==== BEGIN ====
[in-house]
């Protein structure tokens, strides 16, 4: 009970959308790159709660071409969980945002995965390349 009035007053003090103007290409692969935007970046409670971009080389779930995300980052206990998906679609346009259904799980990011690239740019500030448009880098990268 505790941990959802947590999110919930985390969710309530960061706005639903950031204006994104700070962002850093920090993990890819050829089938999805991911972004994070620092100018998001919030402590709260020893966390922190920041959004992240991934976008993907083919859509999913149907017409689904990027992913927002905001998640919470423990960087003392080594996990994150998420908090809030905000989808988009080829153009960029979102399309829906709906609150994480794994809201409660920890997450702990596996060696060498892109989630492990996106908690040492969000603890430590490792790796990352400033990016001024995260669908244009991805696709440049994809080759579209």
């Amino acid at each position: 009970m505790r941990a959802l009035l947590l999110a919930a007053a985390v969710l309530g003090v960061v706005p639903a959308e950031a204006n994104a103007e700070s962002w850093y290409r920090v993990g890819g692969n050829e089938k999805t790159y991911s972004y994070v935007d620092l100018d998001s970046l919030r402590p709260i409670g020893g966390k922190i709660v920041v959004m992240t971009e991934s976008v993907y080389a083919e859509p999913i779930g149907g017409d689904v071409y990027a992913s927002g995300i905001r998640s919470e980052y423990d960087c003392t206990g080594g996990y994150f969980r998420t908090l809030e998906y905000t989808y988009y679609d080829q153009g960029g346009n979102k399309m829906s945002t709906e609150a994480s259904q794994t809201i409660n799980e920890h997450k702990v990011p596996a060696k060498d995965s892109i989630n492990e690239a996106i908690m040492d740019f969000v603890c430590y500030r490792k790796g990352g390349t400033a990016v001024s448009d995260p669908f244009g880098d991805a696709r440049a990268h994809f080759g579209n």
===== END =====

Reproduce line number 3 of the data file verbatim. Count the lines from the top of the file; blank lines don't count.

């Amino acid at each position: 009970m505790r941990a959802l009035l947590l999110a919930a007053a985390v969710l309530g003090v960061v706005p639903a959308e950031a204006n994104a103007e700070s962002w850093y290409r920090v993990g890819g692969n050829e089938k999805t790159y991911s972004y994070v935007d620092l100018d998001s970046l919030r402590p709260i409670g020893g966390k922190i709660v920041v959004m992240t971009e991934s976008v993907y080389a083919e859509p999913i779930g149907g017409d689904v071409y990027a992913s927002g995300i905001r998640s919470e980052y423990d960087c003392t206990g080594g996990y994150f969980r998420t908090l809030e998906y905000t989808y988009y679609d080829q153009g960029g346009n979102k399309m829906s945002t709906e609150a994480s259904q794994t809201i409660n799980e920890h997450k702990v990011p596996a060696k060498d995965s892109i989630n492990e690239a996106i908690m040492d740019f969000v603890c430590y500030r490792k790796g990352g390349t400033a990016v001024s448009d995260p669908f244009g880098d991805a696709r440049a990268h994809f080759g579209n």